So far so good; official Union policy was consistent with just war principles of proportionality and discrimination. This policy of a sword for enemy armies and an olive branch for Southern civilians proceeded from an assumption on Lincoln’s part that a residual Unionism would bring both of them back into the United States when Confederate armies were defeated. By the summer of 1862, however, that faith in Southern Unionism was wearing thin. So was the distinction between combatants and noncombatants in the parts of the Confederacy and border states occupied by Union forces. The crops and livestock of Southern civilians were feeding and clothing Confederate armies. Their slaves were the principal labor force in the Confederate war economy. Thousands of Southern civilians became guerrillas who roamed behind Union lines, destroying supplies and ambushing unarmed as well as armed Unionists. Little more than a year after his reference to respecting Southern property in order to win friends, Sherman had become convinced that

all in the South are enemies of all in the North…. The whole country is full of guerrilla bands…. The entire South, man, woman, and child, is against us, armed and determined…. We are not only fighting hostile armies, but a hostile people, and must make [them] feel the hard hand of war.7

Lincoln did not put it as starkly as Sherman, but by midsummer 1862 he was moving toward similar conclusions. “Lincoln came to understand,” writes Stout, “that if his aim of preserving the Union was to be achieved, the war would have to be escalated to a total war on both citizens and soldiers.” The newly appointed commander of Union forces in northern Virginia, General John Pope, issued a series of orders authorizing his troops to “subsist upon the country,” to hold civilians responsible for shooting at Union soldiers from their houses, to execute captured guerrillas who fired on Union troops, to expel from occupied territory any civilians who refused to take an oath of allegiance to the United States, and to treat them as spies if they returned. Lincoln approved these orders as well as an executive order by the War Department authorizing commanders “to seize and use any property, real or personal,” that would help the war effort. To professed Southern Unionists who protested such actions, Lincoln responded bluntly:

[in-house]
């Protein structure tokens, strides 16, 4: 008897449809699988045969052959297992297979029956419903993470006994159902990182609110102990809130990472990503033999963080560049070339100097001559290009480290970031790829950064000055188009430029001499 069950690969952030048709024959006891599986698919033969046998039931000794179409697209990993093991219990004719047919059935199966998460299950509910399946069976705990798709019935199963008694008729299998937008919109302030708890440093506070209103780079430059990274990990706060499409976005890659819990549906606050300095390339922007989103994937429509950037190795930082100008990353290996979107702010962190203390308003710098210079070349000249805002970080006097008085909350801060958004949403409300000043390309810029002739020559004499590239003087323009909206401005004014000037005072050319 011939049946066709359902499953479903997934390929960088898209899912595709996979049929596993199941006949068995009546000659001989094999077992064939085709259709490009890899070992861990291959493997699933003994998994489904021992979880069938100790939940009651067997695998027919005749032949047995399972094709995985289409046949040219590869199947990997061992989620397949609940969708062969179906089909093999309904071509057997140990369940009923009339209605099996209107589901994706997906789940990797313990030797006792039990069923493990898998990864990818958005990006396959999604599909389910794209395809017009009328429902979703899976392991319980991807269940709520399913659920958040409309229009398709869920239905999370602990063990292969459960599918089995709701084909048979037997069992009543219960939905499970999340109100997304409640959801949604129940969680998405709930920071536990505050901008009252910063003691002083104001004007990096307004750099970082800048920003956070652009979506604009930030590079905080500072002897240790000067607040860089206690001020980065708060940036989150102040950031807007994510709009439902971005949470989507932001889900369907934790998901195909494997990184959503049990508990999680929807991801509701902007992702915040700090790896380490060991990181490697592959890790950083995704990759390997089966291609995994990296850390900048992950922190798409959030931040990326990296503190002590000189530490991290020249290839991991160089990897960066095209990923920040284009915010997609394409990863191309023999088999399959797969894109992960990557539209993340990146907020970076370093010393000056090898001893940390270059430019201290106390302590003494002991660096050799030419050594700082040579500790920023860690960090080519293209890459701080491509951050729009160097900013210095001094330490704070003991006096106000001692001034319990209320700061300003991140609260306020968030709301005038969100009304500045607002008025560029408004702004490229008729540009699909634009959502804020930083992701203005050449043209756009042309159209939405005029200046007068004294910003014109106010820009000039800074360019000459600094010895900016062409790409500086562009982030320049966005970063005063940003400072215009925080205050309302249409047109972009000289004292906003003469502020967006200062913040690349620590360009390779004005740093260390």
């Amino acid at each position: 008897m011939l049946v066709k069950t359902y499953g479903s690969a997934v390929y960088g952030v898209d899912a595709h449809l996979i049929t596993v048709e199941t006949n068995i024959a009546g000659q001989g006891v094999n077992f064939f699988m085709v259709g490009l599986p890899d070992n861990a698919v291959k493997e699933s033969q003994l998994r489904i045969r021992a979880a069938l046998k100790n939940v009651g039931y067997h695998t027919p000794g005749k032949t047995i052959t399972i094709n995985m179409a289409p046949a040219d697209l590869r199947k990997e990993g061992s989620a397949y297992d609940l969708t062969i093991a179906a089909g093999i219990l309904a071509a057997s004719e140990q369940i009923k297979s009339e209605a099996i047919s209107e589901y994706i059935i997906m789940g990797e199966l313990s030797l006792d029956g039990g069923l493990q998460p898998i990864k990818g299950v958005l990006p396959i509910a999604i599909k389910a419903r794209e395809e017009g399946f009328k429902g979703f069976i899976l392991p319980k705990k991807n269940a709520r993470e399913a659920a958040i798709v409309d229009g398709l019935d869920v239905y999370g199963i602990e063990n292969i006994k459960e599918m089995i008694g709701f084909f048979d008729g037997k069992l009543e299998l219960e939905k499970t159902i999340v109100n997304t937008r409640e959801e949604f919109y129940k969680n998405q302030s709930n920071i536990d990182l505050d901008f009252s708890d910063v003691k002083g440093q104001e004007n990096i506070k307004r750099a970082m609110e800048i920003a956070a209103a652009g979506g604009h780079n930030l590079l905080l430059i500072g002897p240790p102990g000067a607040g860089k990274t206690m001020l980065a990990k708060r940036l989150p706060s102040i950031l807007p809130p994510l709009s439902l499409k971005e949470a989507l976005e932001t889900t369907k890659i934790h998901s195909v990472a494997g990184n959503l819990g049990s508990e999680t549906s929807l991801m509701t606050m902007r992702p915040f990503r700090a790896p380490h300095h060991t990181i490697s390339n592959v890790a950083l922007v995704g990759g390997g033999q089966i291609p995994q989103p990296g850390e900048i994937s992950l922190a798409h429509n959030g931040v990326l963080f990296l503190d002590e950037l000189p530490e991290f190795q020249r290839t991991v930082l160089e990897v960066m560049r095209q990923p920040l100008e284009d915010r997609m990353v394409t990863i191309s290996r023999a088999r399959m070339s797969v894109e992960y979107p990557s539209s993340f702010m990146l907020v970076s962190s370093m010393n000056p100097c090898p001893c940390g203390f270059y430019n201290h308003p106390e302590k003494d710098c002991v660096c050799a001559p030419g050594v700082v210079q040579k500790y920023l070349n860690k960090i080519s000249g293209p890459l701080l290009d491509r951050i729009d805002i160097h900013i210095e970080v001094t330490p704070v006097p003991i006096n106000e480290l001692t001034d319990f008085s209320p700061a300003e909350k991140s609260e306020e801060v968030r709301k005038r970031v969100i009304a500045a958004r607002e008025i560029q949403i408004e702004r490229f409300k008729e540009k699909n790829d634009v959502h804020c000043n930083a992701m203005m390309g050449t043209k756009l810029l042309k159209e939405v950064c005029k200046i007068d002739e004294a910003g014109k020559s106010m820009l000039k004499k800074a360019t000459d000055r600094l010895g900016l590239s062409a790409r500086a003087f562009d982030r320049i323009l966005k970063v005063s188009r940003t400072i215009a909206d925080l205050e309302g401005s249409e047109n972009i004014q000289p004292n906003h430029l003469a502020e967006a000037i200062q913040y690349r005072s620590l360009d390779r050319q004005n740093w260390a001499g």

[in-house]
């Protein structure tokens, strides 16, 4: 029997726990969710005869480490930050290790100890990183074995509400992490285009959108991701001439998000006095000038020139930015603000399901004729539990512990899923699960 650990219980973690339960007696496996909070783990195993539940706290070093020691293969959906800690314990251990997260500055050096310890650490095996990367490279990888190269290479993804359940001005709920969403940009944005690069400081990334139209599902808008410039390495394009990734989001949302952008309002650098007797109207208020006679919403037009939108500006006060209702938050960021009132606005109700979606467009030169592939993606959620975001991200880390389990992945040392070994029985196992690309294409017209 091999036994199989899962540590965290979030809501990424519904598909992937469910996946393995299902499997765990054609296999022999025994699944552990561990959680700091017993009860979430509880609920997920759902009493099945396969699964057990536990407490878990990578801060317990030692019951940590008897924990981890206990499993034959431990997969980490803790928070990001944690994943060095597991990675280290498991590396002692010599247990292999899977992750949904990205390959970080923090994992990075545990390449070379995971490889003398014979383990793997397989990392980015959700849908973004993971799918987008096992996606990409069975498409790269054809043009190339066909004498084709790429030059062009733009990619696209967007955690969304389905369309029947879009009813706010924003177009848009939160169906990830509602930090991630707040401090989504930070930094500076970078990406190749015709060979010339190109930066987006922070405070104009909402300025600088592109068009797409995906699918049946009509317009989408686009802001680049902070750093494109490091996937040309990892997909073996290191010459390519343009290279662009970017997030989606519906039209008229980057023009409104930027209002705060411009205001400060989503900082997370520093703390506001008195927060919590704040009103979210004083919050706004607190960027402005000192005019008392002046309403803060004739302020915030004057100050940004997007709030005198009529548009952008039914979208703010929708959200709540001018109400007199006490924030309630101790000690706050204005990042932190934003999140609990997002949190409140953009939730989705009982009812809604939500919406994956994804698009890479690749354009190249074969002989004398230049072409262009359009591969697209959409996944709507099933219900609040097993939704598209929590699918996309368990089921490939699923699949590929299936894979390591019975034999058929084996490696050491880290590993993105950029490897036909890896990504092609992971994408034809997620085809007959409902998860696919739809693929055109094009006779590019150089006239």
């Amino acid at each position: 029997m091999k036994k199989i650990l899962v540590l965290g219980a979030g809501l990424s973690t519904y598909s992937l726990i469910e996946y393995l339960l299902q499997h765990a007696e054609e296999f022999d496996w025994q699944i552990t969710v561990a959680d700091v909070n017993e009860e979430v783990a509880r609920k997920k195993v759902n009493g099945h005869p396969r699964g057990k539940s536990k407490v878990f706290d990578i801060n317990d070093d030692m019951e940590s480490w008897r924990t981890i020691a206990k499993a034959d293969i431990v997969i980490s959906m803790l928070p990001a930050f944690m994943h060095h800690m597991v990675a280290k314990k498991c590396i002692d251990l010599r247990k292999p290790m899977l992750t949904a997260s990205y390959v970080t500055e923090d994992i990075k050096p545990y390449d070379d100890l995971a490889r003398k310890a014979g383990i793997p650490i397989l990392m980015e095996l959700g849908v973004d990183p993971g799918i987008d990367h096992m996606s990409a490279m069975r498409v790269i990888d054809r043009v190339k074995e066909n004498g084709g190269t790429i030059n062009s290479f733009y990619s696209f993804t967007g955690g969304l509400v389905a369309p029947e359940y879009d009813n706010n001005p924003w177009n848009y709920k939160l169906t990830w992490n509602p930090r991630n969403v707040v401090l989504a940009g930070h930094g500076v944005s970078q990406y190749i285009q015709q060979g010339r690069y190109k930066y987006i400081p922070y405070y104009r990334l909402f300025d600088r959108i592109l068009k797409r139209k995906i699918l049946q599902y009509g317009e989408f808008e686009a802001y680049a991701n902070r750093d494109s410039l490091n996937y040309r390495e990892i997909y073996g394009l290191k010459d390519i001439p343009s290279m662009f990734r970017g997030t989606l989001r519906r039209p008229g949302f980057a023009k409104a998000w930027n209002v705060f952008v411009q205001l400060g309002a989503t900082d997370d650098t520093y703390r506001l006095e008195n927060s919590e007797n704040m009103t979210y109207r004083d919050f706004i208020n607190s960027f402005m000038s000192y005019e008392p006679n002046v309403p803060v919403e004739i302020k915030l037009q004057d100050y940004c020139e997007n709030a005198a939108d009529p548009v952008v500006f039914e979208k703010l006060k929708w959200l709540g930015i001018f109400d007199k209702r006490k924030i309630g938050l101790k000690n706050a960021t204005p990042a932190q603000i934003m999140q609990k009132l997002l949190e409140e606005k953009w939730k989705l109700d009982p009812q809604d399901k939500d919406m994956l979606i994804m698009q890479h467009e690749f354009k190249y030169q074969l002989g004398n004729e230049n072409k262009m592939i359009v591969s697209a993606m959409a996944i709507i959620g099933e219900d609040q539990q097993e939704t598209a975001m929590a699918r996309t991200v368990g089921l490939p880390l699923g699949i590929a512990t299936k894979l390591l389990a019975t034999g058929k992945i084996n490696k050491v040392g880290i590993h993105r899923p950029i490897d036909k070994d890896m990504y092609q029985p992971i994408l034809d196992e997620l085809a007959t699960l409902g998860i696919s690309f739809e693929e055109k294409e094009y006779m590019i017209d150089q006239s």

What would you do in my position? Would you…prosecute [the war] in future with elder-stalk squirts charged with rose-water?… Would you give up the contest, leaving any available means unapplied?

For Stout, these actions and words should be seen as the beginning of a movement down a slippery slope to the barbarism of an unjust war. Lincoln’s “taste for blood,” he writes, bore “a large portion of the responsibility for unimaginable suffering and death” and for “campaigns of such unmitigated violence, slaughter, and civilian suffering.” In the end this policy may have won the war—but at an immoral cost. “Lincoln’s war strategy was and remains genius. That does not make it right.”

In Stout’s view, the only redeeming feature of the obscenely destructive total war was the abolition of slavery. “The justness of abolition and the freedom of four million,” he writes, “dictates that any moral history of slavery unconditionally conclude that the right side won, no matter what the casualties and sacrifices.” Stout is uncomfortably aware that emancipation was an integral and essential part of the escalation to total war. Slaves were property owned by enemy civilians; their confiscation and emancipation and the ultimate abolition of slavery by the Thirteenth Amendment entailed the loss of the largest single category of Southern property. As a practical matter, Stout acknowledges, “emancipation was necessary as a means to total war.” But it also gave total war “an unprecedented moral stature, allowing the Northern public to fasten on the ‘good’ of emancipation without ever inquiring into the ‘bad’ of unjust conduct in a total war.”

For all of his forcefulness in praising abolition and his indignation in damning an unjust war against Southern civilians, and his awkward admission that the latter was necessary to achieve the former, Stout never makes clear which he regards as the greater evil: slavery or total war. Instead, he resorts to what can only be labeled an evasion: “But this book is not a moral history of slavery. It is a moral history of a war, where questions of proportionality and discrimination continue to remain in play.”

By a twist of logic difficult to follow, Stout considers black soldiers fighting for freedom to have been engaged in a just war even if white soldiers fighting for the same cause were not. “If anyone had a ‘cause’ that could meet all the moral scruples of a just war, it was the slaves and freedmen,” he believes. “The willingness of black soldiers to fight and die helped to transform the moral meaning of the Civil War from a war for Union to a ‘crusade’ for freedom.”

  1. 1

    The Collected Works of Abraham Lincoln, edited by Roy P. Basler, nine volumes (Rutgers University Press, 1953–1955), Vol. 8, p. 332.

  2. 2

    Jefferson Davis, The Rise and Fall of the Confederate Government, two volumes (reprint edition, Da Capo, 1990), Vol. 1, p. 252.

  3. 3

    The Collected Works of Abraham Lincoln, Vol. 4, p. 332.

  4. 4

    The Collected Works of Abraham Lincoln, Vol. 5, pp. 48–49.

  5. 5

    Sherman to his wife, July 28, 1861 and undated, probably August 1861, in Home Letters of General Sherman, edited by M.A. DeWolfe Howe (Charles Scribner’s Sons, 1909), pp. 209, 214.

  6. 6

    The Civil War Papers of George B. McClellan, edited by Stephen W. Sears (Ticknor and Fields, 1989), p. 344.

  7. 7

    John Bennett Walters, Merchant of Terror: General Sherman and Total War (Bobbs-Merrill, 1973) pp. 57–58, 59, 60; Walters, “General William T. Sherman and Total War,” Journal of Southern History, Vol. 14 (1948), p. 463.